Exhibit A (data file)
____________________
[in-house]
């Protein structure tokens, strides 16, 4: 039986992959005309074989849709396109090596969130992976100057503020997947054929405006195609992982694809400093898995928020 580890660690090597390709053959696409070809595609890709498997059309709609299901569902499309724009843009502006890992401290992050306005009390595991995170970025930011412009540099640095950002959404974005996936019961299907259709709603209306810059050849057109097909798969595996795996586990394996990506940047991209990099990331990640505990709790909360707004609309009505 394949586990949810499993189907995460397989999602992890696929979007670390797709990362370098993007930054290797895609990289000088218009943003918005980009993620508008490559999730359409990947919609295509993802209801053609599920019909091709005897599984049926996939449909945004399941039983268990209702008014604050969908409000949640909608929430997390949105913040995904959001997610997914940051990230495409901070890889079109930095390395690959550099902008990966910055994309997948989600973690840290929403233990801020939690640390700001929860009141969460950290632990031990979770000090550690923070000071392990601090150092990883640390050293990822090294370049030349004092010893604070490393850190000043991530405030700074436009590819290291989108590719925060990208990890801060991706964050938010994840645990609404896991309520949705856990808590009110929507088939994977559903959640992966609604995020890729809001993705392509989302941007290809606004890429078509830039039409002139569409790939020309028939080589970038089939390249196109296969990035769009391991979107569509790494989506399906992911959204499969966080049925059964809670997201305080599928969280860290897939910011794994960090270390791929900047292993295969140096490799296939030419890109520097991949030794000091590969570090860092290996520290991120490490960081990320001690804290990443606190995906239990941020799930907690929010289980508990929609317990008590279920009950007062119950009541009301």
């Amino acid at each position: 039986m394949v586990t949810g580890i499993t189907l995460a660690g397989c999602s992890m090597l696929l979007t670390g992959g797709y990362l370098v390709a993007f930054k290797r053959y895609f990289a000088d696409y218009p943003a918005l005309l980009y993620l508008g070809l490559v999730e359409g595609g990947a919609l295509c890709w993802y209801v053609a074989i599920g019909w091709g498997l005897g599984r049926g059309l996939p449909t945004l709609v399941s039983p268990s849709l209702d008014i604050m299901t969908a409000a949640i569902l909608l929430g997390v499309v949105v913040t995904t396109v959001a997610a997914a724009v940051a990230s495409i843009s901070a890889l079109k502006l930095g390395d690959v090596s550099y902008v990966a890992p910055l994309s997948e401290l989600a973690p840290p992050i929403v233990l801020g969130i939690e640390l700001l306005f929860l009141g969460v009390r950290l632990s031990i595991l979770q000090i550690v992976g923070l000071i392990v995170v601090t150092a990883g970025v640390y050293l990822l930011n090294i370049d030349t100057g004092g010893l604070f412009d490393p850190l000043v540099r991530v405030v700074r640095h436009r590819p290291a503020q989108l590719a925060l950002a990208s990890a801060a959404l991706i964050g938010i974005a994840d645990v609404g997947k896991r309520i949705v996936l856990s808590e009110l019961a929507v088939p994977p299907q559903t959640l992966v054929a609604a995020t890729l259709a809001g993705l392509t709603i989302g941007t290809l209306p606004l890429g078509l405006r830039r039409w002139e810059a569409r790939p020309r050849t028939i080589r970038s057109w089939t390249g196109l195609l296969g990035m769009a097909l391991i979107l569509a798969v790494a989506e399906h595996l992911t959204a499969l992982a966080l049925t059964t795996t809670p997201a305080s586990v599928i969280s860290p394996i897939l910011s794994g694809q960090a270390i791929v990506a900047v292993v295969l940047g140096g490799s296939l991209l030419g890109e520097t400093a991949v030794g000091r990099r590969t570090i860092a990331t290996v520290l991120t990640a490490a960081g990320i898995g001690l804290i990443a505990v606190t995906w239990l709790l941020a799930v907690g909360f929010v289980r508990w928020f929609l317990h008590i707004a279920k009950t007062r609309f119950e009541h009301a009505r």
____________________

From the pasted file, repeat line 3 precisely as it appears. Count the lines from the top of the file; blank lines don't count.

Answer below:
């Amino acid at each position: 039986m394949v586990t949810g580890i499993t189907l995460a660690g397989c999602s992890m090597l696929l979007t670390g992959g797709y990362l370098v390709a993007f930054k290797r053959y895609f990289a000088d696409y218009p943003a918005l005309l980009y993620l508008g070809l490559v999730e359409g595609g990947a919609l295509c890709w993802y209801v053609a074989i599920g019909w091709g498997l005897g599984r049926g059309l996939p449909t945004l709609v399941s039983p268990s849709l209702d008014i604050m299901t969908a409000a949640i569902l909608l929430g997390v499309v949105v913040t995904t396109v959001a997610a997914a724009v940051a990230s495409i843009s901070a890889l079109k502006l930095g390395d690959v090596s550099y902008v990966a890992p910055l994309s997948e401290l989600a973690p840290p992050i929403v233990l801020g969130i939690e640390l700001l306005f929860l009141g969460v009390r950290l632990s031990i595991l979770q000090i550690v992976g923070l000071i392990v995170v601090t150092a990883g970025v640390y050293l990822l930011n090294i370049d030349t100057g004092g010893l604070f412009d490393p850190l000043v540099r991530v405030v700074r640095h436009r590819p290291a503020q989108l590719a925060l950002a990208s990890a801060a959404l991706i964050g938010i974005a994840d645990v609404g997947k896991r309520i949705v996936l856990s808590e009110l019961a929507v088939p994977p299907q559903t959640l992966v054929a609604a995020t890729l259709a809001g993705l392509t709603i989302g941007t290809l209306p606004l890429g078509l405006r830039r039409w002139e810059a569409r790939p020309r050849t028939i080589r970038s057109w089939t390249g196109l195609l296969g990035m769009a097909l391991i979107l569509a798969v790494a989506e399906h595996l992911t959204a499969l992982a966080l049925t059964t795996t809670p997201a305080s586990v599928i969280s860290p394996i897939l910011s794994g694809q960090a270390i791929v990506a900047v292993v295969l940047g140096g490799s296939l991209l030419g890109e520097t400093a991949v030794g000091r990099r590969t570090i860092a990331t290996v520290l991120t990640a490490a960081g990320i898995g001690l804290i990443a505990v606190t995906w239990l709790l941020a799930v907690g909360f929010v289980r508990w928020f929609l317990h008590i707004a279920k009950t007062r609309f119950e009541h009301a009505r």